is used instead of the acid halide anhydride. The resulting intermediate products are dicarboxylic acids rather than dianhydrides. These dicarboxylic acids (or their diacid halides) can be used with the diamines previously described.
Dianhydrides useful for the synthesis of amideimides also include:
(a) pyromellitic dianhydride,
(b) benzophenonetetracarboxylic dianhydride (BTDA), and
(c) 5-(2,5-diketotetrahydrofuryl)-3-methyl-cyclohexene-1,2-dicarboxylic anhydride (MCTC),
and may be any aromatic or aliphatic dianhydride, such as those disclosed in U.S. Pat. Nos. 3,933,862; 4,504,632; 4,577,034; 4,197,397; 4,251,417; 4,251,418; or U.S. Pat. No. 4,251,420. Mixtures of dianhydrides might be used. Lower molecular weight dianhydrides are preferred, and MCTC or other aliphatic dianhydrides are the most preferred for the lower curing polyamideimides having caps with two crosslinking functionalities.
Of course, the dianhydrides also include those intermediates resulting from the condensation of the acid halide anhydride with any of the diamines previously described. Similarly, the dicarboxylic acids and diacid halides include those intermediates prepared by the condensation of the acid anhydride with any of the diamines previously described. The corresponding dicarboxylic acid is converted to the diacid halide (i.e. chloride) in the presence of SOCl2 (i.e. thionyl chloride)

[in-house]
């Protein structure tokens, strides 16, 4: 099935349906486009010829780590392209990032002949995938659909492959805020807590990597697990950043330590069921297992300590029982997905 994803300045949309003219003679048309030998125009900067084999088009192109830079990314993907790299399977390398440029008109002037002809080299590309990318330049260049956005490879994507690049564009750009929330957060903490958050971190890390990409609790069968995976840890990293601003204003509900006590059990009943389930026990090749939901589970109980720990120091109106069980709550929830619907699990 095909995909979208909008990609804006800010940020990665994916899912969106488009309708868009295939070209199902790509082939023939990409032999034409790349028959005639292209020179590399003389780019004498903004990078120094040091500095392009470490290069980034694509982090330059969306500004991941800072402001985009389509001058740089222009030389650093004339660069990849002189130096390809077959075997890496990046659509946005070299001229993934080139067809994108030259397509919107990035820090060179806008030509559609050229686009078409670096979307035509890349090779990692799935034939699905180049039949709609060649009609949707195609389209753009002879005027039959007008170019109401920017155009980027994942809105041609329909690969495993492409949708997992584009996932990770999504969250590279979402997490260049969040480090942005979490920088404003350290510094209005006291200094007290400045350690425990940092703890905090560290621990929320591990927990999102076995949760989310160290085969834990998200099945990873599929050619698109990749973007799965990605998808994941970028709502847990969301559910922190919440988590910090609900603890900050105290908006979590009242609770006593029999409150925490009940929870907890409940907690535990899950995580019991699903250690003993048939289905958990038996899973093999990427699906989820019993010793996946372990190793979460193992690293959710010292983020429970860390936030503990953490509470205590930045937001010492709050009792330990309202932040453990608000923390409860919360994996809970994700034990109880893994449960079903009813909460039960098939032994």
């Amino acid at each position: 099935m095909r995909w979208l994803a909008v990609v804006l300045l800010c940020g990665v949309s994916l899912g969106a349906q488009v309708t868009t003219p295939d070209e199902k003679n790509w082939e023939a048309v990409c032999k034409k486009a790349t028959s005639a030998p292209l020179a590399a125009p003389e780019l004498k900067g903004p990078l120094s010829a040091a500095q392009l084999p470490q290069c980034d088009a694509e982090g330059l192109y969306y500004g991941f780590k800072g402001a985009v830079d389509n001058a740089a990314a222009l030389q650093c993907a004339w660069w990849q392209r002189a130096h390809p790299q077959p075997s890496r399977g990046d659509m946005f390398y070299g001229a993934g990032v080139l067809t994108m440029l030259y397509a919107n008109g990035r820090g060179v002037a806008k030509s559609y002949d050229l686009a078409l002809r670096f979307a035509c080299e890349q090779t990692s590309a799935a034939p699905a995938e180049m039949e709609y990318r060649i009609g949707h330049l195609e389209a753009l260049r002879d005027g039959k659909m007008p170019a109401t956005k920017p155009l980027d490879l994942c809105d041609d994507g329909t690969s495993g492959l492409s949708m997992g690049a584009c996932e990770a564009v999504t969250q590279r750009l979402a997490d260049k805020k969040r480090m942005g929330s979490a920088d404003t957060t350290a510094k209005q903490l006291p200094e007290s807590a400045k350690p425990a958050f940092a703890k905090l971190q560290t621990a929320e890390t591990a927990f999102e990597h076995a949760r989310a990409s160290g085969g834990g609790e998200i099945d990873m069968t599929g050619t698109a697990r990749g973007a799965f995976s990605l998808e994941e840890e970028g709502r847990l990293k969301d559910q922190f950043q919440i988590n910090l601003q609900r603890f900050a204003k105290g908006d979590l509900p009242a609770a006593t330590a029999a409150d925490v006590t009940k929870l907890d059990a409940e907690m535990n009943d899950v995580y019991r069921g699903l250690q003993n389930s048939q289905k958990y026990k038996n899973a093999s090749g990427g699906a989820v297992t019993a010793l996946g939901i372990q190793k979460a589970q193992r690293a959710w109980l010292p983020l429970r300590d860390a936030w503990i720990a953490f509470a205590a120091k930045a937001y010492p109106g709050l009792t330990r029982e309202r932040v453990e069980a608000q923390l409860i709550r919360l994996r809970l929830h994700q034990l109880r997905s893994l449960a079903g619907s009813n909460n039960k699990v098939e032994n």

The amideimides of the present invention can be synthesized by several schemes, as previously described. To obtain repeating units of the general formula:
an acid halide anhydride particularly
can be mixed with a diamine and with an amine end cap in the ratio of n:n:2 wherein n an integer greater than or equal to 1. In this reaction, the acid halide anhydride will react with the diamine to form an intermediate dianhydride which will condense with the diamine and amine end cap. The reaction may be carried out in two distinct stages under which the dianhydride is first prepared by mixing substantially stoichiometric amounts (or excess diamine) of the acid halide anhydride and diamine followed by the addition of a mixture of more diamine and the end cap. Of course, the diamine used to form the dianhydride may differ from that used in the second stage of the reaction, or it may be a mixture of diamines from the outset.